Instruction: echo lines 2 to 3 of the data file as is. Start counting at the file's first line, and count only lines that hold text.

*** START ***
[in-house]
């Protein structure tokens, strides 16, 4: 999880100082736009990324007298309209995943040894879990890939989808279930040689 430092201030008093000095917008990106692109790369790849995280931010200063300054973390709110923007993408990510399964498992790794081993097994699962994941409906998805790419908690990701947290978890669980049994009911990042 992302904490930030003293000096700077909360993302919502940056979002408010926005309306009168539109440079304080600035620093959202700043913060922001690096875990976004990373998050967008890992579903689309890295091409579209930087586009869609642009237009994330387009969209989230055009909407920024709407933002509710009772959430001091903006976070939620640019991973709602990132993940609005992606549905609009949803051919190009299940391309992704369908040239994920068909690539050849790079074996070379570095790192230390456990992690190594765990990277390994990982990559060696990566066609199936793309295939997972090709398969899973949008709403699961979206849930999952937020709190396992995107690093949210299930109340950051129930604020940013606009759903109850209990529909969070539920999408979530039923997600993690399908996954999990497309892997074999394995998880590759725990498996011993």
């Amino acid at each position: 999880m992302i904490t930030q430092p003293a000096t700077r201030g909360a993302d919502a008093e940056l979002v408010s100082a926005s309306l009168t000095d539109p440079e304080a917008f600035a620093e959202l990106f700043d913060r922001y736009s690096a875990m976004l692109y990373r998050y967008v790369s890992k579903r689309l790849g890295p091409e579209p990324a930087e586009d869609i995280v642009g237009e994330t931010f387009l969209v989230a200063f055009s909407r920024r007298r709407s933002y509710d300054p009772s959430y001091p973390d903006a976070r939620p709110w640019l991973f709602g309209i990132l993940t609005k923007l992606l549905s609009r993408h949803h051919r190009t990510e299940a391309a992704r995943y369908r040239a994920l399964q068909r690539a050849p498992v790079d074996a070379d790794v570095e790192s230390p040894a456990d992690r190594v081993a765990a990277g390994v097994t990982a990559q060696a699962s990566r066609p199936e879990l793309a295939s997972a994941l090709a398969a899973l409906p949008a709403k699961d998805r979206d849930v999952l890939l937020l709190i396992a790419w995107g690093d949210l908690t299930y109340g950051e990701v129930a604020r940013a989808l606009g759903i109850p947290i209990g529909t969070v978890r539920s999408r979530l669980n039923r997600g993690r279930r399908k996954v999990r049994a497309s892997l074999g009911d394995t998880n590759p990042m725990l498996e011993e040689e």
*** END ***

């Protein structure tokens, strides 16, 4: 999880100082736009990324007298309209995943040894879990890939989808279930040689 430092201030008093000095917008990106692109790369790849995280931010200063300054973390709110923007993408990510399964498992790794081993097994699962994941409906998805790419908690990701947290978890669980049994009911990042 992302904490930030003293000096700077909360993302919502940056979002408010926005309306009168539109440079304080600035620093959202700043913060922001690096875990976004990373998050967008890992579903689309890295091409579209930087586009869609642009237009994330387009969209989230055009909407920024709407933002509710009772959430001091903006976070939620640019991973709602990132993940609005992606549905609009949803051919190009299940391309992704369908040239994920068909690539050849790079074996070379570095790192230390456990992690190594765990990277390994990982990559060696990566066609199936793309295939997972090709398969899973949008709403699961979206849930999952937020709190396992995107690093949210299930109340950051129930604020940013606009759903109850209990529909969070539920999408979530039923997600993690399908996954999990497309892997074999394995998880590759725990498996011993």
């Amino acid at each position: 999880m992302i904490t930030q430092p003293a000096t700077r201030g909360a993302d919502a008093e940056l979002v408010s100082a926005s309306l009168t000095d539109p440079e304080a917008f600035a620093e959202l990106f700043d913060r922001y736009s690096a875990m976004l692109y990373r998050y967008v790369s890992k579903r689309l790849g890295p091409e579209p990324a930087e586009d869609i995280v642009g237009e994330t931010f387009l969209v989230a200063f055009s909407r920024r007298r709407s933002y509710d300054p009772s959430y001091p973390d903006a976070r939620p709110w640019l991973f709602g309209i990132l993940t609005k923007l992606l549905s609009r993408h949803h051919r190009t990510e299940a391309a992704r995943y369908r040239a994920l399964q068909r690539a050849p498992v790079d074996a070379d790794v570095e790192s230390p040894a456990d992690r190594v081993a765990a990277g390994v097994t990982a990559q060696a699962s990566r066609p199936e879990l793309a295939s997972a994941l090709a398969a899973l409906p949008a709403k699961d998805r979206d849930v999952l890939l937020l709190i396992a790419w995107g690093d949210l908690t299930y109340g950051e990701v129930a604020r940013a989808l606009g759903i109850p947290i209990g529909t969070v978890r539920s999408r979530l669980n039923r997600g993690r279930r399908k996954v999990r049994a497309s892997l074999g009911d394995t998880n590759p990042m725990l498996e011993e040689e």